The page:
I've been using software since 1982, (WordStar). Their hints were to use a template. I found that advice useful, and still adopt, adapt, and improve. I would have liked to have used Speech recognition for things like Notes of Meetings (with Revenue, Clients, etc), as well as for writing my novel, which is still at Chapter 2.

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By bduncan
23rd Jun 2011 17:15

Posted using Dragon

I have had Dragon software for a couple of months now and am using it for this post. I personally do not like you letter writing as has been said above which does make many areas (that was supposed be errors not areas) and sometimes when reading biker cannot remember what I originally said and the meaning of what Dragon interpreted was nonsense.
That said I to (should have been do) use it for data inputting numbers as it frees up my hands I can use the mouse 10 pen and Dragon, which does speed up the data reporting (should have been inputting).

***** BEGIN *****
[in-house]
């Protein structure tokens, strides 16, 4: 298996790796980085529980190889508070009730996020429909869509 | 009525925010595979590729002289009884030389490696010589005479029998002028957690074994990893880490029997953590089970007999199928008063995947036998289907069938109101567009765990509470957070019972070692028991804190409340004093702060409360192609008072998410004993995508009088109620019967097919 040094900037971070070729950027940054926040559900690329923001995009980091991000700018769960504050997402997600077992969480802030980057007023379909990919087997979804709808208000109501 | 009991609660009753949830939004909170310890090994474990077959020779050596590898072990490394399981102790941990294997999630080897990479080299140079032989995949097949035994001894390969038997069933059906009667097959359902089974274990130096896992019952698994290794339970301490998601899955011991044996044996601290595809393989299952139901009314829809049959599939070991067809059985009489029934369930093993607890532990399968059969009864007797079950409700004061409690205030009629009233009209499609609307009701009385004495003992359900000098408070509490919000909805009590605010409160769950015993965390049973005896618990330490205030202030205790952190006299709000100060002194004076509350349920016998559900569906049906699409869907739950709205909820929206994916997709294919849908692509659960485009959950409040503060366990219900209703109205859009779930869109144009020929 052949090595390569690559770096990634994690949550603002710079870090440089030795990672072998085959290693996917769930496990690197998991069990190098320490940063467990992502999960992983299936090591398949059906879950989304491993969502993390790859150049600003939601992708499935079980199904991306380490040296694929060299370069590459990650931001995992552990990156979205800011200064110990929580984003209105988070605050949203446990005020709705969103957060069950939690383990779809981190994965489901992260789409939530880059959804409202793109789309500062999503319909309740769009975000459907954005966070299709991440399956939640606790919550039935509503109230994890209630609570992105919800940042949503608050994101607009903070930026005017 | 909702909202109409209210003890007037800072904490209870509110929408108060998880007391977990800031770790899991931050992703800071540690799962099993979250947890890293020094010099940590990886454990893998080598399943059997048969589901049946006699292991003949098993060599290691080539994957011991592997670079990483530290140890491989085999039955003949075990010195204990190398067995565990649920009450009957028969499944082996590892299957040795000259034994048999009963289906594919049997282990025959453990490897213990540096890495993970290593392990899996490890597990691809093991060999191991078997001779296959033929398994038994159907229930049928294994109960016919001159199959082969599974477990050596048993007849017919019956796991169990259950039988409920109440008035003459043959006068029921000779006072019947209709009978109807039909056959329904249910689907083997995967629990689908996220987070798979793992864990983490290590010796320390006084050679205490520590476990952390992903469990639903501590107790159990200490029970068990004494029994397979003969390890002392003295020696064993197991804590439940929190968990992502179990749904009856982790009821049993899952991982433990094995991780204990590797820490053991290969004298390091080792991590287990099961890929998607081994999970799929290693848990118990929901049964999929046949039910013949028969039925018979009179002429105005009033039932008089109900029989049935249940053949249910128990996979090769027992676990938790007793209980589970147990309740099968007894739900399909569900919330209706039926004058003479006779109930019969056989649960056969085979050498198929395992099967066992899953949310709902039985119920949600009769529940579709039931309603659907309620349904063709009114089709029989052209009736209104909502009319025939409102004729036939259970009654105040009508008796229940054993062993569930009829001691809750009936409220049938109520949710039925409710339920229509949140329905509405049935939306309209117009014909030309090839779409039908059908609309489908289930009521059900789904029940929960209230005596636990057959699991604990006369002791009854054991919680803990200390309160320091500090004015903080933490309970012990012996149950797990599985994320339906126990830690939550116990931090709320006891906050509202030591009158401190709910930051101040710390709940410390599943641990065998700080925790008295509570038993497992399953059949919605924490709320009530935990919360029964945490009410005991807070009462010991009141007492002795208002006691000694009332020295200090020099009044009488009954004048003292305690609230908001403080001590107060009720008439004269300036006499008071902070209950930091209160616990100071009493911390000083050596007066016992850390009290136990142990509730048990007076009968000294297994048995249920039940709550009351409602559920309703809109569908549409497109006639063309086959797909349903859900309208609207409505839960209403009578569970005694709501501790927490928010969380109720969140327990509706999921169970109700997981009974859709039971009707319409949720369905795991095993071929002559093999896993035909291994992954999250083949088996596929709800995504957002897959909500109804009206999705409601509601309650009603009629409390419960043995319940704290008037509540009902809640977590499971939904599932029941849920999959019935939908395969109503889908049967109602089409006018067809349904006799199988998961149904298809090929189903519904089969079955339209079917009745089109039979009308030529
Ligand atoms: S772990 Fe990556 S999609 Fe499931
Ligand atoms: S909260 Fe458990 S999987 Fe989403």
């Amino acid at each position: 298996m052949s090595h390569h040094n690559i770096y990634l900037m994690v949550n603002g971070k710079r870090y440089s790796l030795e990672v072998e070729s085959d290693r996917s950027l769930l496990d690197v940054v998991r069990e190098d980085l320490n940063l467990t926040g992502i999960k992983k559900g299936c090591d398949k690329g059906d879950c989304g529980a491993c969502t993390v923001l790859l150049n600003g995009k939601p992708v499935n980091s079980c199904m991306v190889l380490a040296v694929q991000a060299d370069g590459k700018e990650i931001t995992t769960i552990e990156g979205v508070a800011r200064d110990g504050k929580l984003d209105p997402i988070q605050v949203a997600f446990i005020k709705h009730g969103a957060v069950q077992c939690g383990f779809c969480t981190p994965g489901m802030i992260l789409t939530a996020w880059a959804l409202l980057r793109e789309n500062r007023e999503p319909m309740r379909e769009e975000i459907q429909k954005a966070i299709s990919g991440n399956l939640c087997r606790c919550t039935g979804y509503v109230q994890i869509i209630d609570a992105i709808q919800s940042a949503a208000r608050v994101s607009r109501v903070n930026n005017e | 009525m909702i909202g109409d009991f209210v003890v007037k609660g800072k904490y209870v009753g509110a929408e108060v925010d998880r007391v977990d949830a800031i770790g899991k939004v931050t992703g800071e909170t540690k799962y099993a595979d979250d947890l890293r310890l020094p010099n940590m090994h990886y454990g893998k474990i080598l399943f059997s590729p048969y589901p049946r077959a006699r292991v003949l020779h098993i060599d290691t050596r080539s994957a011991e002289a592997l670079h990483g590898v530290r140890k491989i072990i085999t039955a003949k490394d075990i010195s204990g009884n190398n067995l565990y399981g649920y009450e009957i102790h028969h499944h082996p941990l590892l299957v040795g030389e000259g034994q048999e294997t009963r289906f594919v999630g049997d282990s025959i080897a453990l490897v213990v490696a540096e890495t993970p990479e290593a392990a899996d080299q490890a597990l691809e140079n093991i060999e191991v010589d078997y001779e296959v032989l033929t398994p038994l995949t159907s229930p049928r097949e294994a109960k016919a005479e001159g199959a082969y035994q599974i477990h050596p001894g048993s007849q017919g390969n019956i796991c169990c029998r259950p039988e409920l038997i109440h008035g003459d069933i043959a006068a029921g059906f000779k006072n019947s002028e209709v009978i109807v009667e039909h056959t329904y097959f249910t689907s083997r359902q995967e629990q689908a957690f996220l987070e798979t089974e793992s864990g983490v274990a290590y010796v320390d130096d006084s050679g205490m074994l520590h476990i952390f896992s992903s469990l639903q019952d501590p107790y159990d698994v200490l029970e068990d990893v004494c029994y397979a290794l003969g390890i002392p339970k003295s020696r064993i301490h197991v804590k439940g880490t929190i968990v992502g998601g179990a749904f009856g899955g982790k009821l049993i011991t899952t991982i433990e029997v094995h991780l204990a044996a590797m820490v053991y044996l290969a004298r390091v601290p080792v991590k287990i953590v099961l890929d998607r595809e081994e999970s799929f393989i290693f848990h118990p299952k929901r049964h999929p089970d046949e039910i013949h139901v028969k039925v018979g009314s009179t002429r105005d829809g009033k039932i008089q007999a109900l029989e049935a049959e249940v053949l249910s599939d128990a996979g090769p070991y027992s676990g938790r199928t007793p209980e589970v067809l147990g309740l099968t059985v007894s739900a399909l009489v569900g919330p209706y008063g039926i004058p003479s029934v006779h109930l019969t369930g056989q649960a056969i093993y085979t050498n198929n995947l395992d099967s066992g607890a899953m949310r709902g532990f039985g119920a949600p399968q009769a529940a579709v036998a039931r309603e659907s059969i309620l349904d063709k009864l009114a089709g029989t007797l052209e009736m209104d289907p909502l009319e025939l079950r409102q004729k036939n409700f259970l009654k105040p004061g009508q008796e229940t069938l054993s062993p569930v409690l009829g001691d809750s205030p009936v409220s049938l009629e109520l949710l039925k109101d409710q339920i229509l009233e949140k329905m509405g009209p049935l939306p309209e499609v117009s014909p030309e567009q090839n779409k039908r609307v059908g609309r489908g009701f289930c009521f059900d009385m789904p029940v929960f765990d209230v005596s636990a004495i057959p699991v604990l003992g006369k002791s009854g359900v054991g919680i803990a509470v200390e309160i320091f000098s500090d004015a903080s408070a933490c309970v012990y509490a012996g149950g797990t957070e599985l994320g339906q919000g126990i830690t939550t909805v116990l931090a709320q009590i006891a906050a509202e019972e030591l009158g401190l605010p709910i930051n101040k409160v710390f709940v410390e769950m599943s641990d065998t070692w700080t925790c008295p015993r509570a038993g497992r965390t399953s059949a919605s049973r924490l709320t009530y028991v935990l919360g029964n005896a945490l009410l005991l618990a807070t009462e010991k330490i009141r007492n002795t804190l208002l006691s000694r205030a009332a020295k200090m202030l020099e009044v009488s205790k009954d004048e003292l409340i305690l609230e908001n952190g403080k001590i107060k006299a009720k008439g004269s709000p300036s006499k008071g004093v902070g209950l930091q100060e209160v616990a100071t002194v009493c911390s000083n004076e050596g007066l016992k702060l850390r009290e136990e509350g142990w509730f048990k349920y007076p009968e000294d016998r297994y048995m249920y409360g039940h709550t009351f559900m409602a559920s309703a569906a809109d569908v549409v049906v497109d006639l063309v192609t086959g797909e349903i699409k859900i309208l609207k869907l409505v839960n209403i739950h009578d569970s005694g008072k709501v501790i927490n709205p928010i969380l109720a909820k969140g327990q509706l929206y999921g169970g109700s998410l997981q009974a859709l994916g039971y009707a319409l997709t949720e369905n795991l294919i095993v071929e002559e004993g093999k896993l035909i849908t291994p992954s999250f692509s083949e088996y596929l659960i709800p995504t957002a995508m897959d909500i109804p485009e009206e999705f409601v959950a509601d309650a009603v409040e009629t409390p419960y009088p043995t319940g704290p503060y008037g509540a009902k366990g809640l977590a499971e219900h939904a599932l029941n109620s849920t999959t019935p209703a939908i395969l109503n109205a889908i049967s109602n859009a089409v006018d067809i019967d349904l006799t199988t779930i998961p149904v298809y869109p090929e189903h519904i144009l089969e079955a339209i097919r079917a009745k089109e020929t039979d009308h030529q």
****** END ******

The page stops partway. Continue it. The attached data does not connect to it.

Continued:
Also on occasions it does commands like deleting everything and I don't want it to.
Three errors in the above, definitely could do better.

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23rd Jun 2011 18:09

Mis-hearing of Dragon software

To the last "poster":  Trying to make sense of what you have "written" merely proves the point.  By the way, when I watched the Six Nations Rugby a couple of years ago, I put the text subtitles on.  Usually to learn the words of ALL the National Anthems, so that I can sing along to those players that sing so proudly, having been chosen to represent their country.  Mmm nice.  However, although the commentator said "the sound which emanates from the stadium" the subtitles said "sand-wich".  Again, I have read this in preview form - before pressing the submit button - as I'm also The GoodEnglish Professor

 

 

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23rd Jun 2011 19:01

try Outsec, very good

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23rd Jun 2011 19:01

try Outsec, very good

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25th Jun 2011 12:01

OutSec Online Secretarial Support Services